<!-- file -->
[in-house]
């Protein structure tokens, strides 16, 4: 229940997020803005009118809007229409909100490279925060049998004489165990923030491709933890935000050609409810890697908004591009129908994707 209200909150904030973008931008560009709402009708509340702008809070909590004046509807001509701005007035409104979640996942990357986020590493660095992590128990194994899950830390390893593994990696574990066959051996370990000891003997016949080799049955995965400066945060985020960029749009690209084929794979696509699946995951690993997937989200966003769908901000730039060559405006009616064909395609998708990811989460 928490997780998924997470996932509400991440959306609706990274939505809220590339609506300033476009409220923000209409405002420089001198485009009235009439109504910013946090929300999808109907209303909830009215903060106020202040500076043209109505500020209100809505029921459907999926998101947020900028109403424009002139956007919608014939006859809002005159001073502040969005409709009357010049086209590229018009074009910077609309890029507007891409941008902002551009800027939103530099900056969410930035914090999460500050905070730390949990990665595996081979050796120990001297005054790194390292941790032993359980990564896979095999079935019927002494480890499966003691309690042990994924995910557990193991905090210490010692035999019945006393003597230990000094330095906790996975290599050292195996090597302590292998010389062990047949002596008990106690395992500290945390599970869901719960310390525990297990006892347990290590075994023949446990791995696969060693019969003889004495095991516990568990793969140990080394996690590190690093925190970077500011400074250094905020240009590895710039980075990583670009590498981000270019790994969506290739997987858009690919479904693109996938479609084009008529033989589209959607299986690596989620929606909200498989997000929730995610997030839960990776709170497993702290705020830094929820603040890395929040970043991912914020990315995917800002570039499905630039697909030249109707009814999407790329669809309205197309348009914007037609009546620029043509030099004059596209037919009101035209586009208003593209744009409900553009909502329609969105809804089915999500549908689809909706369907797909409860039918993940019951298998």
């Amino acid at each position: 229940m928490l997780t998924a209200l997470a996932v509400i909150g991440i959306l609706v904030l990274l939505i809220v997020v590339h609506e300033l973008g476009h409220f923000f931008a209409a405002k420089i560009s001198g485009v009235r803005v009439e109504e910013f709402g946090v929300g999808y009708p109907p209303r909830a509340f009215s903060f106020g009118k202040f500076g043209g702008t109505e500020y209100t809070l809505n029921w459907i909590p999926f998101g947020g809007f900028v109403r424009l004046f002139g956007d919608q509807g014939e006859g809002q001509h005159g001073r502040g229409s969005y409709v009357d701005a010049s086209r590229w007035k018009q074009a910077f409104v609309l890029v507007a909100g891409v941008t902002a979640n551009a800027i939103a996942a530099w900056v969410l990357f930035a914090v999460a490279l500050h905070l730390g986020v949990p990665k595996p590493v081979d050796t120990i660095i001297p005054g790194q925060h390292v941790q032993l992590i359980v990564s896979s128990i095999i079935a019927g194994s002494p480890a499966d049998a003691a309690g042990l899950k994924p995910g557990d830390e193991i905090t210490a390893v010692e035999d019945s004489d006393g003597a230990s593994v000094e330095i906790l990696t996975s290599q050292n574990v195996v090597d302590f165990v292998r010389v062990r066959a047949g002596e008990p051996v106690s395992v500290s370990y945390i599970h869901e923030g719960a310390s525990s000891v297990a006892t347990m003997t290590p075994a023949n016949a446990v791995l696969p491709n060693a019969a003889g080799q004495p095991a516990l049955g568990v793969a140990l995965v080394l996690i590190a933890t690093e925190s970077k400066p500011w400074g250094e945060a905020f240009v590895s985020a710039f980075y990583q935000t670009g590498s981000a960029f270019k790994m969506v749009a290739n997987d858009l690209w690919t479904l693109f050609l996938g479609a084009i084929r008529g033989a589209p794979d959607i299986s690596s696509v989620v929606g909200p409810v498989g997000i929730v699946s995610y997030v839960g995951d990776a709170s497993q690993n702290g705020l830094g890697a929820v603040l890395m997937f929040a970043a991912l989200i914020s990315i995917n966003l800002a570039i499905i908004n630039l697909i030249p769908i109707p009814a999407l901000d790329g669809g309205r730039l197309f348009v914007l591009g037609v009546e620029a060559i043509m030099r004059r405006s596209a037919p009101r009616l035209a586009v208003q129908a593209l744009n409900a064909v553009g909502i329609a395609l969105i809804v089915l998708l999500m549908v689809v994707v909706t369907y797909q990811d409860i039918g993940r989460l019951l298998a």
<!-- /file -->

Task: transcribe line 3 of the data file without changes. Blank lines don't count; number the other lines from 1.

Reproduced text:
């Amino acid at each position: 229940m928490l997780t998924a209200l997470a996932v509400i909150g991440i959306l609706v904030l990274l939505i809220v997020v590339h609506e300033l973008g476009h409220f923000f931008a209409a405002k420089i560009s001198g485009v009235r803005v009439e109504e910013f709402g946090v929300g999808y009708p109907p209303r909830a509340f009215s903060f106020g009118k202040f500076g043209g702008t109505e500020y209100t809070l809505n029921w459907i909590p999926f998101g947020g809007f900028v109403r424009l004046f002139g956007d919608q509807g014939e006859g809002q001509h005159g001073r502040g229409s969005y409709v009357d701005a010049s086209r590229w007035k018009q074009a910077f409104v609309l890029v507007a909100g891409v941008t902002a979640n551009a800027i939103a996942a530099w900056v969410l990357f930035a914090v999460a490279l500050h905070l730390g986020v949990p990665k595996p590493v081979d050796t120990i660095i001297p005054g790194q925060h390292v941790q032993l992590i359980v990564s896979s128990i095999i079935a019927g194994s002494p480890a499966d049998a003691a309690g042990l899950k994924p995910g557990d830390e193991i905090t210490a390893v010692e035999d019945s004489d006393g003597a230990s593994v000094e330095i906790l990696t996975s290599q050292n574990v195996v090597d302590f165990v292998r010389v062990r066959a047949g002596e008990p051996v106690s395992v500290s370990y945390i599970h869901e923030g719960a310390s525990s000891v297990a006892t347990m003997t290590p075994a023949n016949a446990v791995l696969p491709n060693a019969a003889g080799q004495p095991a516990l049955g568990v793969a140990l995965v080394l996690i590190a933890t690093e925190s970077k400066p500011w400074g250094e945060a905020f240009v590895s985020a710039f980075y990583q935000t670009g590498s981000a960029f270019k790994m969506v749009a290739n997987d858009l690209w690919t479904l693109f050609l996938g479609a084009i084929r008529g033989a589209p794979d959607i299986s690596s696509v989620v929606g909200p409810v498989g997000i929730v699946s995610y997030v839960g995951d990776a709170s497993q690993n702290g705020l830094g890697a929820v603040l890395m997937f929040a970043a991912l989200i914020s990315i995917n966003l800002a570039i499905i908004n630039l697909i030249p769908i109707p009814a999407l901000d790329g669809g309205r730039l197309f348009v914007l591009g037609v009546e620029a060559i043509m030099r004059r405006s596209a037919p009101r009616l035209a586009v208003q129908a593209l744009n409900a064909v553009g909502i329609a395609l969105i809804v089915l998708l999500m549908v689809v994707v909706t369907y797909q990811d409860i039918g993940r989460l019951l298998a």